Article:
The five boroughs of New York City are now in the awkward position of falling behind upstate Chemung and Greene Counties when it comes to transgender rights. The good news is that the New York State Health Department’s new regulations allow residents to change the gender marker on their birth certificates without having to give proof of gender reassignment surgery or hormonal treatments. The bad news is that that Title 24 of the Rules of New York City has not kept pace with these reforms.
Recently, California, Iowa, Oregon, Vermont, Washington State, and Washington, DC led the way in dropping sex reassignment surgery as a criterion for changing the gender designation on birth certificates. The federal government no longer requires it for updating Social Security or passport information. And the movement went international last month, when the World Health Organization (WHO) issued a report condemning these requirements as coercive and discriminatory.
Although some transgender individuals do elect to have these surgical procedures, others would prefer not to. Under New York City’s current law, transgender individuals who hold out from having the procedure are forced to use birth certificates that do not reflect their current gender identification.
According to the comprehensive National Transgender Discrimination Survey (NTDS), “only one-fifth (21 percent) have been able to update all of their IDs and records with their new gender.”
Since birth certificates are used for employment, one particularly disturbing statistic for New York City residents is that 90 percent of transgender individuals reported job discrimination and harassment, and 47 percent said that it involved being fired or denied a job or promotion. Not surprisingly, the transgender population’s rate of unemployment, poverty, and homelessness is much higher than the national average — and this has been particularly true for individuals of color.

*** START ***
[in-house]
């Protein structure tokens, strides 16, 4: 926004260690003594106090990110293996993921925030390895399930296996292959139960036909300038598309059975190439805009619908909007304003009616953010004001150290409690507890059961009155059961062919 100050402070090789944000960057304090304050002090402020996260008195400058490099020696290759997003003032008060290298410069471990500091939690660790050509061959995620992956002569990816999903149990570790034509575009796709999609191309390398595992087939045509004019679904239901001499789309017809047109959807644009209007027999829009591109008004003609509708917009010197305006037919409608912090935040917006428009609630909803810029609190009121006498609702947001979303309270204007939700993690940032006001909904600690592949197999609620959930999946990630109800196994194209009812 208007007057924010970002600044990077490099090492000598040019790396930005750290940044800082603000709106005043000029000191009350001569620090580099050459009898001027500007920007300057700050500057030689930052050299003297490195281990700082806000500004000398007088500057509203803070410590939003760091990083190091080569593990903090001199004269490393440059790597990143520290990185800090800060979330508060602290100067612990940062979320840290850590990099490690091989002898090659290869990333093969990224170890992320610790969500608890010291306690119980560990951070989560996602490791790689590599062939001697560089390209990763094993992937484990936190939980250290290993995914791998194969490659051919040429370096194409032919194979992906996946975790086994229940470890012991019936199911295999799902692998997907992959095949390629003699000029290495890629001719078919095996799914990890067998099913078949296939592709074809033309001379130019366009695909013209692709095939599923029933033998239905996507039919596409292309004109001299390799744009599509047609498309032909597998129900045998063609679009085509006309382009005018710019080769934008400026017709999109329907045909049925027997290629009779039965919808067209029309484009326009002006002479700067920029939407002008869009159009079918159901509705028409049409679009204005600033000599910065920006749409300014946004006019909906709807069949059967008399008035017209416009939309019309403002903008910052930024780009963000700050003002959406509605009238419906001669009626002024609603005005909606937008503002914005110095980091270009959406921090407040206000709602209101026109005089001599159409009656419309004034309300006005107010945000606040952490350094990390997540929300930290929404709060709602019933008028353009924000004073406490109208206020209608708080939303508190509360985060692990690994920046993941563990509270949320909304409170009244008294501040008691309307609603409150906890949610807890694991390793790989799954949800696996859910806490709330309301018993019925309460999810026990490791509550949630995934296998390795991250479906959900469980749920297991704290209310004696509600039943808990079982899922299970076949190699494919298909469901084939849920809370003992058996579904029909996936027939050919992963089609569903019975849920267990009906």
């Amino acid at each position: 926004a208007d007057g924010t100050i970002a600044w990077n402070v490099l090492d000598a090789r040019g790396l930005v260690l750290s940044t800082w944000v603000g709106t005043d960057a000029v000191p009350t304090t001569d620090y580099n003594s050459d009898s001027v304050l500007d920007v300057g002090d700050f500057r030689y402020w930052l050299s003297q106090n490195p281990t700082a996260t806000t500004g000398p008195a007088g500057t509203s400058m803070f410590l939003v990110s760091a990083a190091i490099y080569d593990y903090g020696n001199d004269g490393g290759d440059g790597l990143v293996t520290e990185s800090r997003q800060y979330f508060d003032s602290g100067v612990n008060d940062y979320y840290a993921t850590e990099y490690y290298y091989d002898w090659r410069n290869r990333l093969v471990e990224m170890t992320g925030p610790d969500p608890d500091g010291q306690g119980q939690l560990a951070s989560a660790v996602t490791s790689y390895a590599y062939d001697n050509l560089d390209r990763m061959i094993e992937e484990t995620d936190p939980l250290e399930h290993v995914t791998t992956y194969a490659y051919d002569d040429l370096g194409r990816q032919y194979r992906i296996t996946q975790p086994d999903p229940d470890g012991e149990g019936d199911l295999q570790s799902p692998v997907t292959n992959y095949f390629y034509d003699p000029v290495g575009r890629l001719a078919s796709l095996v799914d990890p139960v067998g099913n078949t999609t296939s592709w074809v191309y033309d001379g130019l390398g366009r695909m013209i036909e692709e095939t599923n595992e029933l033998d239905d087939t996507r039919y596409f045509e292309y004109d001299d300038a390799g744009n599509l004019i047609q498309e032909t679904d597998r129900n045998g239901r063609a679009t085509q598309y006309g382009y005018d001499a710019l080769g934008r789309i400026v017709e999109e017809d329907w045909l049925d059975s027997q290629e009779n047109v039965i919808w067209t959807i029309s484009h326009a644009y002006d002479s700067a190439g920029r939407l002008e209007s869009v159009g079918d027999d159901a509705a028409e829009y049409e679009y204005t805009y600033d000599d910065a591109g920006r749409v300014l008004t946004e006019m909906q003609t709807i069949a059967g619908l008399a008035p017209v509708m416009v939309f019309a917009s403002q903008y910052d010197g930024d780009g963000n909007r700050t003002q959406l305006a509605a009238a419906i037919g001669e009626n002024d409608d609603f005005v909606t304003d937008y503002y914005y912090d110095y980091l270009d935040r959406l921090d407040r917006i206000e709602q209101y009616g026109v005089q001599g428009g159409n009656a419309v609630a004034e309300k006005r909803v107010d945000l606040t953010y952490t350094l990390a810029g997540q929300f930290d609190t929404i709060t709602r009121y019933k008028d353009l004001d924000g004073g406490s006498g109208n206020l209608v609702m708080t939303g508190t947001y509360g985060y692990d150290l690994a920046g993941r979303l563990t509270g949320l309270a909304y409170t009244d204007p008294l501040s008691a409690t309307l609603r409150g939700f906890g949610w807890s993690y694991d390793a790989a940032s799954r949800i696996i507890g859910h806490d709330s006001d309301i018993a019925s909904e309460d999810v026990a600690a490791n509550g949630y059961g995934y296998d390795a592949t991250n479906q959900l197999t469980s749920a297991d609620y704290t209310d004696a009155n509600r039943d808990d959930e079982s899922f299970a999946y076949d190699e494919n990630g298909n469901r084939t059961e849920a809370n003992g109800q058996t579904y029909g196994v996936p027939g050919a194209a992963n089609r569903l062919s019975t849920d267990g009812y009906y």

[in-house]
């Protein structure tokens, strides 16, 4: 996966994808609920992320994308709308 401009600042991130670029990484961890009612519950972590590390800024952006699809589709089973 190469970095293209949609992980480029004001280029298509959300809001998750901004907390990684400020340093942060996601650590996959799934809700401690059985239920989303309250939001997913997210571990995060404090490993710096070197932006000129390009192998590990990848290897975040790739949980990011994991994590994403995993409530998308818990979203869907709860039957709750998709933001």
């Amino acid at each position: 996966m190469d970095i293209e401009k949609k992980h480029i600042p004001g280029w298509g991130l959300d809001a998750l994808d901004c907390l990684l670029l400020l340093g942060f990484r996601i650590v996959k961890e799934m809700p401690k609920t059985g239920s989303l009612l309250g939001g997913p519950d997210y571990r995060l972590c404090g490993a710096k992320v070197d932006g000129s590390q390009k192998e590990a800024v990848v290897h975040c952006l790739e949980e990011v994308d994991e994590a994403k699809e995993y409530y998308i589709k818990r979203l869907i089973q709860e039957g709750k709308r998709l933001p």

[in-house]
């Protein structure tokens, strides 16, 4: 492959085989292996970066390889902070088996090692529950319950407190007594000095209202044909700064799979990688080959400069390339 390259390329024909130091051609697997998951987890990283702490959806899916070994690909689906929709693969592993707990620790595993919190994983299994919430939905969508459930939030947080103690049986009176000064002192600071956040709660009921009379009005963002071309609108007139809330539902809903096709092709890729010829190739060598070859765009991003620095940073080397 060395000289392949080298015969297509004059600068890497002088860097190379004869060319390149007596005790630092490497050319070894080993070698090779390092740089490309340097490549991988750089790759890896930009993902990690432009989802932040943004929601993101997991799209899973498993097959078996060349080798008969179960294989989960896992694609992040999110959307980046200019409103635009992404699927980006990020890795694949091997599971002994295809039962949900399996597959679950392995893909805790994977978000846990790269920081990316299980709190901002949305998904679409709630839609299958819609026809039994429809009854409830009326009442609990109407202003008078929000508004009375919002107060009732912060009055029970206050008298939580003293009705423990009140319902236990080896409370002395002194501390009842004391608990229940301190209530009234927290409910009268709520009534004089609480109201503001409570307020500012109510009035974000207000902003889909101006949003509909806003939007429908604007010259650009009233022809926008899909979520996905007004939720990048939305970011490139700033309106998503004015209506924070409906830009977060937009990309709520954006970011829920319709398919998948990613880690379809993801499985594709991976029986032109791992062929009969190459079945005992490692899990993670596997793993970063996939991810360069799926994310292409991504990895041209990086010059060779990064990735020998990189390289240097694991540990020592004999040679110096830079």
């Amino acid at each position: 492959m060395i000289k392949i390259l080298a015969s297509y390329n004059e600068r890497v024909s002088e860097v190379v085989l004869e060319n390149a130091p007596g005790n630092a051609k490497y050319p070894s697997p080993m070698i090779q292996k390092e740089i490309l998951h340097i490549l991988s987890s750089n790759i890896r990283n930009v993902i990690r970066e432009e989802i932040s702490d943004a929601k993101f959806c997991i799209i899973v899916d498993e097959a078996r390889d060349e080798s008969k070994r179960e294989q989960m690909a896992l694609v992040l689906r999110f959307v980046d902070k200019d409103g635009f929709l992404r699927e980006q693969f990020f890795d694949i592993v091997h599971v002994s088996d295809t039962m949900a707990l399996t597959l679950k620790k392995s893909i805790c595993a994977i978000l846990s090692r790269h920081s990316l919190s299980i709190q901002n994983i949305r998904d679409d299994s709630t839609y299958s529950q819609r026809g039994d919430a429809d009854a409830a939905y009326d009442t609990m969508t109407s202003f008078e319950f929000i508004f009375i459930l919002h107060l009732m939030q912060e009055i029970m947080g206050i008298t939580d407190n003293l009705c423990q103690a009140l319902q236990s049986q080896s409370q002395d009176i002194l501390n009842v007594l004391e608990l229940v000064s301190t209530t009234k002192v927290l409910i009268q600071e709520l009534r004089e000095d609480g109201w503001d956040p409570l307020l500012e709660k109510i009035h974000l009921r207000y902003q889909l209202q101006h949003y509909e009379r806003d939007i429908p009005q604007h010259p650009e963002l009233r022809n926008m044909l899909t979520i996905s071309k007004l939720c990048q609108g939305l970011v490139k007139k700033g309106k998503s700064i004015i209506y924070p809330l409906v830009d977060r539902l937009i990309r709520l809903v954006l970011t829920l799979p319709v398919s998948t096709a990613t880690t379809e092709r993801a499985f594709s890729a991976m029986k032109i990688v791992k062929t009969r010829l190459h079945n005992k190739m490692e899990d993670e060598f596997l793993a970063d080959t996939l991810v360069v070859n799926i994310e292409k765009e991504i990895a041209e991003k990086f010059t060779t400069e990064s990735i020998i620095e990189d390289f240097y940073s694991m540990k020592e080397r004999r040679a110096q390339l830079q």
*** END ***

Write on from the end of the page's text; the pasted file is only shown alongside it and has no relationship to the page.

Extrapolating from the data, the Williams Institute’s Jody Herman has estimated that “if rates of employment and housing discrimination found in the New York sample of the NTDS hold true for the transgender population of New York as a whole, then 11,600 have lost a job, 21,500 were not hired for a job, 11,600 were denied a promotion, 11,000 have been denied housing, and 4,600 have been evicted due to anti-transgender bias.” She concludes that “employment and housing discrimination against transgender New Yorkers may cost from $1.5 to $7 million in Medicaid and housing program expenditures, not including the additional millions in income tax revenues that could be generated if employment discrimination was reduced or eliminated.”
By bringing its birth certificate law into line with state, national, and international norms, New York City will be giving itself a gift this 45th anniversary of Stonewall.
Letitia James was elected New York City public advocate in November 2013, after representing Fort Greene, Clinton Hill, Prospects Heights, Crown Heights, and Bedford-Stuyvesant on the City Council for a decade.